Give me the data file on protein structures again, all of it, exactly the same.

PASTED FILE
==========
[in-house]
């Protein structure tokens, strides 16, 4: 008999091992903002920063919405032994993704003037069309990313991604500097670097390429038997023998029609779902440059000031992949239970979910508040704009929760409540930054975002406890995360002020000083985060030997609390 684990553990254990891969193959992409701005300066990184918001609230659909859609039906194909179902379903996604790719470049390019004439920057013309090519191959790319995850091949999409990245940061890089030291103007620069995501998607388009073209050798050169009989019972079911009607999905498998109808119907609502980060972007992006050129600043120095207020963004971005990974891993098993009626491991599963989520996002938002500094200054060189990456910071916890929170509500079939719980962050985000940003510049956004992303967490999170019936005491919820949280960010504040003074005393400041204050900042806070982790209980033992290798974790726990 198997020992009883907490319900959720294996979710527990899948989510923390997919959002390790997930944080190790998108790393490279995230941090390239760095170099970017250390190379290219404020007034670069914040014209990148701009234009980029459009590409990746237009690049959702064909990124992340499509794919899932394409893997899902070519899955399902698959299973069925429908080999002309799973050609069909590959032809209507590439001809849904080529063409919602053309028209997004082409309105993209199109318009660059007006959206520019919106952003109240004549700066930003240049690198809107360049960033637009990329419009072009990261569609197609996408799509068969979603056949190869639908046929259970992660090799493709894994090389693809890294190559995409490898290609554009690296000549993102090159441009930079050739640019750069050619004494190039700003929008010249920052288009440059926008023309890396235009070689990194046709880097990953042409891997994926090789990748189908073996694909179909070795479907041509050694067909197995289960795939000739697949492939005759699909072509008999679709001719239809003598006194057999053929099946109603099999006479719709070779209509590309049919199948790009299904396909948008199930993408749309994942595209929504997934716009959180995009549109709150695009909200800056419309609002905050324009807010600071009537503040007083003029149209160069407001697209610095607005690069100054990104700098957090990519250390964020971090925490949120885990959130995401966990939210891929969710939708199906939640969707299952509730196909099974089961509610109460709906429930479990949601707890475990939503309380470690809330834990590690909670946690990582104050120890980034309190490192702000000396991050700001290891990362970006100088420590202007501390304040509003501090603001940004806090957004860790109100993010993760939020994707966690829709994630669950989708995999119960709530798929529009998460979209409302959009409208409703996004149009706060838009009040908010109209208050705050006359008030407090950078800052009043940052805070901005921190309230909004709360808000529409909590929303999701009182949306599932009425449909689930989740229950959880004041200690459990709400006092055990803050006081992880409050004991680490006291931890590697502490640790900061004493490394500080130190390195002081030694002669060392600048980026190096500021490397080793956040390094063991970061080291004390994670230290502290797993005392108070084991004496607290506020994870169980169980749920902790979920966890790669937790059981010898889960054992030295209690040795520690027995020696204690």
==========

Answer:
[in-house]
């Protein structure tokens, strides 16, 4: 008999091992903002920063919405032994993704003037069309990313991604500097670097390429038997023998029609779902440059000031992949239970979910508040704009929760409540930054975002406890995360002020000083985060030997609390 684990553990254990891969193959992409701005300066990184918001609230659909859609039906194909179902379903996604790719470049390019004439920057013309090519191959790319995850091949999409990245940061890089030291103007620069995501998607388009073209050798050169009989019972079911009607999905498998109808119907609502980060972007992006050129600043120095207020963004971005990974891993098993009626491991599963989520996002938002500094200054060189990456910071916890929170509500079939719980962050985000940003510049956004992303967490999170019936005491919820949280960010504040003074005393400041204050900042806070982790209980033992290798974790726990 198997020992009883907490319900959720294996979710527990899948989510923390997919959002390790997930944080190790998108790393490279995230941090390239760095170099970017250390190379290219404020007034670069914040014209990148701009234009980029459009590409990746237009690049959702064909990124992340499509794919899932394409893997899902070519899955399902698959299973069925429908080999002309799973050609069909590959032809209507590439001809849904080529063409919602053309028209997004082409309105993209199109318009660059007006959206520019919106952003109240004549700066930003240049690198809107360049960033637009990329419009072009990261569609197609996408799509068969979603056949190869639908046929259970992660090799493709894994090389693809890294190559995409490898290609554009690296000549993102090159441009930079050739640019750069050619004494190039700003929008010249920052288009440059926008023309890396235009070689990194046709880097990953042409891997994926090789990748189908073996694909179909070795479907041509050694067909197995289960795939000739697949492939005759699909072509008999679709001719239809003598006194057999053929099946109603099999006479719709070779209509590309049919199948790009299904396909948008199930993408749309994942595209929504997934716009959180995009549109709150695009909200800056419309609002905050324009807010600071009537503040007083003029149209160069407001697209610095607005690069100054990104700098957090990519250390964020971090925490949120885990959130995401966990939210891929969710939708199906939640969707299952509730196909099974089961509610109460709906429930479990949601707890475990939503309380470690809330834990590690909670946690990582104050120890980034309190490192702000000396991050700001290891990362970006100088420590202007501390304040509003501090603001940004806090957004860790109100993010993760939020994707966690829709994630669950989708995999119960709530798929529009998460979209409302959009409208409703996004149009706060838009009040908010109209208050705050006359008030407090950078800052009043940052805070901005921190309230909004709360808000529409909590929303999701009182949306599932009425449909689930989740229950959880004041200690459990709400006092055990803050006081992880409050004991680490006291931890590697502490640790900061004493490394500080130190390195002081030694002669060392600048980026190096500021490397080793956040390094063991970061080291004390994670230290502290797993005392108070084991004496607290506020994870169980169980749920902790979920966890790669937790059981010898889960054992030295209690040795520690027995020696204690």